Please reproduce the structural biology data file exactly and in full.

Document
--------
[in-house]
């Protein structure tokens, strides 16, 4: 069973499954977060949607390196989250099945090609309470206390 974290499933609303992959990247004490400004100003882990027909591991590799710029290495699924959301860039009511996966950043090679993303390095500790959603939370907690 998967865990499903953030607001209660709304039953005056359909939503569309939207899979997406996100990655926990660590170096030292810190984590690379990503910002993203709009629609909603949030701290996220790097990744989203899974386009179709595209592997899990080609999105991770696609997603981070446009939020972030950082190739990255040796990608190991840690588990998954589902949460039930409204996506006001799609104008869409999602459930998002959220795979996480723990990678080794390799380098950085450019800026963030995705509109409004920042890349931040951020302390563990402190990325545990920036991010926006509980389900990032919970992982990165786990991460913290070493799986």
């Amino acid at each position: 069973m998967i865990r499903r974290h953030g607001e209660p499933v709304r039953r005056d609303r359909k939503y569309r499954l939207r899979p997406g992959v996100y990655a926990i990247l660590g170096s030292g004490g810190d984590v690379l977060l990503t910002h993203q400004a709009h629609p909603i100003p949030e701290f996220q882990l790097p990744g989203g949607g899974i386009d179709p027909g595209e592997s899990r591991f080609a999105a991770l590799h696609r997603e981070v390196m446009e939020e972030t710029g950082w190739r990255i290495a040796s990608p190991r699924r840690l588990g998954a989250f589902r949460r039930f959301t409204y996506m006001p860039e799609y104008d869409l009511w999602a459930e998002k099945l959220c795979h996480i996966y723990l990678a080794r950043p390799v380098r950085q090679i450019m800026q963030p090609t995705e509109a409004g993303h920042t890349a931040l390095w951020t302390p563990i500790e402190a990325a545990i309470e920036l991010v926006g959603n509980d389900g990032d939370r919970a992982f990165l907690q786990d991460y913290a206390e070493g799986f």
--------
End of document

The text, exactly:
[in-house]
């Protein structure tokens, strides 16, 4: 069973499954977060949607390196989250099945090609309470206390 974290499933609303992959990247004490400004100003882990027909591991590799710029290495699924959301860039009511996966950043090679993303390095500790959603939370907690 998967865990499903953030607001209660709304039953005056359909939503569309939207899979997406996100990655926990660590170096030292810190984590690379990503910002993203709009629609909603949030701290996220790097990744989203899974386009179709595209592997899990080609999105991770696609997603981070446009939020972030950082190739990255040796990608190991840690588990998954589902949460039930409204996506006001799609104008869409999602459930998002959220795979996480723990990678080794390799380098950085450019800026963030995705509109409004920042890349931040951020302390563990402190990325545990920036991010926006509980389900990032919970992982990165786990991460913290070493799986």
């Amino acid at each position: 069973m998967i865990r499903r974290h953030g607001e209660p499933v709304r039953r005056d609303r359909k939503y569309r499954l939207r899979p997406g992959v996100y990655a926990i990247l660590g170096s030292g004490g810190d984590v690379l977060l990503t910002h993203q400004a709009h629609p909603i100003p949030e701290f996220q882990l790097p990744g989203g949607g899974i386009d179709p027909g595209e592997s899990r591991f080609a999105a991770l590799h696609r997603e981070v390196m446009e939020e972030t710029g950082w190739r990255i290495a040796s990608p190991r699924r840690l588990g998954a989250f589902r949460r039930f959301t409204y996506m006001p860039e799609y104008d869409l009511w999602a459930e998002k099945l959220c795979h996480i996966y723990l990678a080794r950043p390799v380098r950085q090679i450019m800026q963030p090609t995705e509109a409004g993303h920042t890349a931040l390095w951020t302390p563990i500790e402190a990325a545990i309470e920036l991010v926006g959603n509980d389900g990032d939370r919970a992982f990165l907690q786990d991460y913290a206390e070493g799986f």